of great weight; heavy; massive.
awkward or unwieldy: He carried a ponderous burden on his back.
dull and labored: a ponderous dissertation.

Origin of ponderous

1375–1425; late Middle English (< Middle French ponderos, pondereuse) < Latin ponderōsus. See ponder, -ous
Related formspon·der·ous·ly, adverbpon·der·ous·ness, pon·der·os·i·ty [pon-duh-ros-i-tee] /ˌpɒn dəˈrɒs ɪ ti/, nounnon·pon·der·os·i·ty, nounnon·pon·der·ous, adjectivenon·pon·der·ous·ly, adverbnon·pon·der·ous·ness, nouno·ver·pon·der·ous, adjectiveo·ver·pon·der·ous·ly, adverbo·ver·pon·der·ous·ness, nounun·pon·der·ous, adjectiveun·pon·der·ous·ly, adverbun·pon·der·ous·ness, noun

Synonyms for ponderous

3. heavy, boring, dreary, plodding, tedious.

Antonyms for ponderous

Dictionary.com Unabridged Based on the Random House Unabridged Dictionary, © Random House, Inc. 2019

Related Words for ponderosity

massiveness, weight, density, mass, thickness, denseness, weightiness

Examples from the Web for ponderosity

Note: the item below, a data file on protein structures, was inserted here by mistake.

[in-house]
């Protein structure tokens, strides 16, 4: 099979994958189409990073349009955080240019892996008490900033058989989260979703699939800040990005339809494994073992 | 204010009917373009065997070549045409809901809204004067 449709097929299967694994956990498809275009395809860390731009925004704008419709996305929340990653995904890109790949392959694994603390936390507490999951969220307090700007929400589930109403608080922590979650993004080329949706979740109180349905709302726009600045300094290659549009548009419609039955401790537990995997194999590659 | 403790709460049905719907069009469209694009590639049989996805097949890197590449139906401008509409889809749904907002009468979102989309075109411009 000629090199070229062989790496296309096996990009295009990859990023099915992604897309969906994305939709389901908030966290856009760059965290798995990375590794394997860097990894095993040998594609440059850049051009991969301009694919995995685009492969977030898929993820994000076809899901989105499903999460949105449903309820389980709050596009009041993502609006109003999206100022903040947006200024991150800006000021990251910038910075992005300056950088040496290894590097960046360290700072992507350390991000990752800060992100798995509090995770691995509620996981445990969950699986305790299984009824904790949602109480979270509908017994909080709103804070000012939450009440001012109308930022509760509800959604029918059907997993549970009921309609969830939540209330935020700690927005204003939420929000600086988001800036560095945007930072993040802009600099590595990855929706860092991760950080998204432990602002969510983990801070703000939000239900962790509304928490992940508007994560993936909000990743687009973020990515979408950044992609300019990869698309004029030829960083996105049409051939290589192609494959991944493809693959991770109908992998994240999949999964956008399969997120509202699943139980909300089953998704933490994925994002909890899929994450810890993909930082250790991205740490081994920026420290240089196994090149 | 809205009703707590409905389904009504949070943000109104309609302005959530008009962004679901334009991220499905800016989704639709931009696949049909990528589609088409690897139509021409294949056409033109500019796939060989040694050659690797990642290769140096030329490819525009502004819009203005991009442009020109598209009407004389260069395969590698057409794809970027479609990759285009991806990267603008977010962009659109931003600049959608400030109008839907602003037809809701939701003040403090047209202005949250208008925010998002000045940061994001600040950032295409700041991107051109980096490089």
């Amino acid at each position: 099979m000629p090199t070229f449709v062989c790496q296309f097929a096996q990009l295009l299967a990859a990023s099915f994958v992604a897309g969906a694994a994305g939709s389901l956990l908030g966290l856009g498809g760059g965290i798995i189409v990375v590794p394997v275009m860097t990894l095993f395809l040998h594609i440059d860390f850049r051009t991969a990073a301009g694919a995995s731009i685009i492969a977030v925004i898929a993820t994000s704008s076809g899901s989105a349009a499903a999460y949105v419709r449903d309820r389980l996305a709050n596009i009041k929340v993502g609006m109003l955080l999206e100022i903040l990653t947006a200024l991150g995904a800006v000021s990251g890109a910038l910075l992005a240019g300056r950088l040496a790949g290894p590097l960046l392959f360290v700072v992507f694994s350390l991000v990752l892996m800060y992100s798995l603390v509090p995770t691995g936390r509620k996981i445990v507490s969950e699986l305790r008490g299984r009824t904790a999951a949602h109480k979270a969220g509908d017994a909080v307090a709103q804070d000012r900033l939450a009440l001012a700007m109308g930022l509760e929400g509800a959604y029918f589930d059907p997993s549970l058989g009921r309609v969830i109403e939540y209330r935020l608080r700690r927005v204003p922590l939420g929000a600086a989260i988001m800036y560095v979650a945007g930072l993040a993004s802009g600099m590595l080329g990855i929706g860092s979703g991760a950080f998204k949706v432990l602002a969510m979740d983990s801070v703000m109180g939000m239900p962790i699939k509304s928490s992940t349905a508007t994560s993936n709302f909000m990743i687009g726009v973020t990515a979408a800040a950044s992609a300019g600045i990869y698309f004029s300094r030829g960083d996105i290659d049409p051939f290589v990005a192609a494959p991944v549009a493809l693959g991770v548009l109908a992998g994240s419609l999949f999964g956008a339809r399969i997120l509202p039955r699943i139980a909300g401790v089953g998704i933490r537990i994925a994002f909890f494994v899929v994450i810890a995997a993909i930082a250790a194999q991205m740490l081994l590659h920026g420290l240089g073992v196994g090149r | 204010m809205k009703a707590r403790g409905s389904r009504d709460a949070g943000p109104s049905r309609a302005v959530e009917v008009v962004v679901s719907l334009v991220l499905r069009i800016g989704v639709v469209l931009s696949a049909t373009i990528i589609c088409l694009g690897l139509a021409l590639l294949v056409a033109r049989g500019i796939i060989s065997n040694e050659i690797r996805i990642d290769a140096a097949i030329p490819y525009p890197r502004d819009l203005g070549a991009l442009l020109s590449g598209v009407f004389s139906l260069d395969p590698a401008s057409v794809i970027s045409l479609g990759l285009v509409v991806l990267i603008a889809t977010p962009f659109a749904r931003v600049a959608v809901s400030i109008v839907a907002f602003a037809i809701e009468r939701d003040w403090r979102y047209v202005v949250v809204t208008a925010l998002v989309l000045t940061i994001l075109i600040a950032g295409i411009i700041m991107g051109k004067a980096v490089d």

Historical Examples of ponderosity

British Dictionary definitions for ponderosity



of great weight; heavy; huge
(esp of movement) lacking ease or lightness; awkward, lumbering, or graceless
dull or laboriousa ponderous oration
Derived Formsponderously, adverbponderousness or ponderosity (ˌpɒndəˈrɒsɪtɪ), noun

Word Origin for ponderous

C14: from Latin ponderōsus of great weight, from pondus weight
Collins English Dictionary - Complete & Unabridged 2012 Digital Edition © William Collins Sons & Co. Ltd. 1979, 1986 © HarperCollins Publishers 1998, 2000, 2003, 2005, 2006, 2007, 2009, 2012

Word Origin and History for ponderosity



c.1400, "thick;" early 15c., "heavy, weighty, clumsy," from Latin ponderosus "of great weight; full of meaning," from pondus (genitive ponderis) "weight" (see pound (n.1)). Meaning "tedious" is first recorded 1704. Related: Ponderously; ponderousness.

Online Etymology Dictionary, © 2010 Douglas Harper